Continuing financial needs
Despite these substantial commitments, unquestionable scientific advances, and the sharp decline in patient mortality, HIV remains a killer. Each year across the world, 770,000 people die and 1.7 million are newly infected, with infections having risen in a number of countries, notably in Eastern Europe. Of the 37.9 million people living with HIV in 2018, just over 23 million had access to treatment.
In the face of this incurable disease that must be monitored for life, global challenges are tremendous. In attempting to achieve Sustainable Development Goal 3 of ensuring “health and wellbeing to all at all times”, and to meet UNAIDS’ 95-95-95 target set for 2030(2)To ensure that 95% of people living with HIV know their HIV status, 95 % of people who know their status are on ARV treatment, and 95% of people on treatment have an undetectable viral load, (thus monitoring HIV over the long term and totally avoiding the sexual transmission of HIV)., an additional 10 million people, at least, will need to be treated over the next ten years. In addition, international and national State funding for lifelong ARV treatment to a minimum of 33 million people must be found. At a time when the World Health Organisation has set off alarm bells in the wake of the pockets of disease resistance emerging in twelve countries, rendering some drugs ARV ineffective against the virus(3)Emiliano Rodríguez Mega, “Alarming surge in drug-resistant HIV uncovered – The drug-resistant form of the virus has been detected at unacceptable levels across Africa, Asia and the Americas”, Nature, 30 July 2019, https://www.nature.com/articles/d41586-019-02316-x, all-out efforts must be stepped up to ensure that the progress in reducing the number of deaths and newly acquired infections will not be impeded.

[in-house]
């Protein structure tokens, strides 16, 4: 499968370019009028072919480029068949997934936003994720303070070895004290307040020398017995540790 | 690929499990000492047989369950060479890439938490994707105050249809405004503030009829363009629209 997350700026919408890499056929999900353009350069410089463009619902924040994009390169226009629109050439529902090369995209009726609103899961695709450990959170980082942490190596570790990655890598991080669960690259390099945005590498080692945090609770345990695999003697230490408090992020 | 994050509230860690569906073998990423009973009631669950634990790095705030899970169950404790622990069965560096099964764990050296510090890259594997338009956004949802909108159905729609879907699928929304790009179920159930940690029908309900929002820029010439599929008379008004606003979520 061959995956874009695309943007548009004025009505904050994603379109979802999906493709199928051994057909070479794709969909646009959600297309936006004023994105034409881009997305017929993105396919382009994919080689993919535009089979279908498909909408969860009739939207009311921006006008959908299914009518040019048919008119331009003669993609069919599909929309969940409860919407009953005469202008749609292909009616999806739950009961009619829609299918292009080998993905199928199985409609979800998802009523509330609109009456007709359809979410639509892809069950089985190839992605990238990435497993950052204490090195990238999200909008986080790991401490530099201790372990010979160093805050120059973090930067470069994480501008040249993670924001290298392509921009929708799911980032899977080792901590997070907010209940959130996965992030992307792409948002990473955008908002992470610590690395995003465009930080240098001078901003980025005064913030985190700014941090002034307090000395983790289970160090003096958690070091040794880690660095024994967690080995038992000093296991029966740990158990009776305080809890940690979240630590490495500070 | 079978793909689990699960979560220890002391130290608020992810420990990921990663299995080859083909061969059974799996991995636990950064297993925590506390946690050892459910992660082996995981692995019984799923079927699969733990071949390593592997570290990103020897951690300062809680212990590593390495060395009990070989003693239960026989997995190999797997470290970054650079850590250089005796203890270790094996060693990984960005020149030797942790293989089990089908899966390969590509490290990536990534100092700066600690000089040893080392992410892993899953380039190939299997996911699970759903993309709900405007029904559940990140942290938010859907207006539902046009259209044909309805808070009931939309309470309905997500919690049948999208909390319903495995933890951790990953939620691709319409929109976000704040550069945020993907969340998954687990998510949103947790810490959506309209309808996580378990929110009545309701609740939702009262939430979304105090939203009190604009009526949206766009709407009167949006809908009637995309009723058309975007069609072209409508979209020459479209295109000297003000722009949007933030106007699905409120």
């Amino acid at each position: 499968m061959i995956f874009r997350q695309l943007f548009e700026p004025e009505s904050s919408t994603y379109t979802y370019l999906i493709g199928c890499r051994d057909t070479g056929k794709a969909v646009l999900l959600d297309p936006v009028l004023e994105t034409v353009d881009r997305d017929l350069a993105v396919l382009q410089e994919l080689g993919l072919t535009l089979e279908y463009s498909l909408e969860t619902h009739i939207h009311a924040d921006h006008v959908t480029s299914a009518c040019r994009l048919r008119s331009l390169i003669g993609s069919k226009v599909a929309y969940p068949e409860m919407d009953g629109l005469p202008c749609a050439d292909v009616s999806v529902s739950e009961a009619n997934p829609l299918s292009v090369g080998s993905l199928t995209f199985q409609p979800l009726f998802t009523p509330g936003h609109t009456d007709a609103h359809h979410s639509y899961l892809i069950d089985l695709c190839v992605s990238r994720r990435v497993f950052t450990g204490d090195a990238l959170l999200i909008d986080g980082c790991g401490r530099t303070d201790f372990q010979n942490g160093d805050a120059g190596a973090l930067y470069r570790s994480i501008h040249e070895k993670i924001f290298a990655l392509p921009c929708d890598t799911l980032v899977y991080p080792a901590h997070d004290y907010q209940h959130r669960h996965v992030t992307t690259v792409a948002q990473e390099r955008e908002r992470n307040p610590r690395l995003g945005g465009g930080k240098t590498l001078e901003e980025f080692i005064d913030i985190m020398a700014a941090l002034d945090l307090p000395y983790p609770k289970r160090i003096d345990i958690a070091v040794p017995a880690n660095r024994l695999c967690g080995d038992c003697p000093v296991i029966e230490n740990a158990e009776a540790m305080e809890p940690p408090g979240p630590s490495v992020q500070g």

This issue formed the backdrop of the Global Fund’s Sixth Replenishment conference that was recently held in Lyon on October 9 and 10, whose aim was to raise at least 14 billion US dollars to cover most of the needs(4)Needs were actually estimated at 18 million dollars in the hope of meeting the objectives set by UNAIDS for 2030. See: “GFAN Statement on the Global Fund Investment Case Announcement”,The Global Fund Advocates Network, 11 January 2019, https://www.globalfundadvocatesnetwork.org/gfan-response-to-the-investment-case-announcement/ of its upcoming 2020-2022 funding cycle. Its goal nearly having been reached (80 million dollars still short), this conference is deemed to have been a surprising success given today’s difficult task of mobilising governments in the fight against HIV, and despite the many open challenges.
In spite of the billions having been raised as mentioned above, associations and communities, the ever-present stalwarts in the worldwide fight against AIDS, have expressed their concerns. Budget decisions based on a race to meet goals in the fight against AIDS and achieve the 95-95-95 targets obscure the fact that HIV not only causes a medical condition, but also generates a social stigma. There is disquieting apprehension on the rise or reappearance of inequalities, and on processes of exclusion and discrimination that have played into the spread of the HIV epidemic in France and elsewhere throughout the world.
Whatever the scientific advances may be, and whatever the improvement of health systems may be with the billions that have been injected, these efforts will be futile if people have no access to health care or are rejected, simply because they are LGBTs, drug users, sex workers, prisoners, or immigrants. As long as people have no safe place to discuss their sexuality, as long as they are victims of sex-based violence, as long as governments disclaim their fundamental rights, the epidemic will not abate.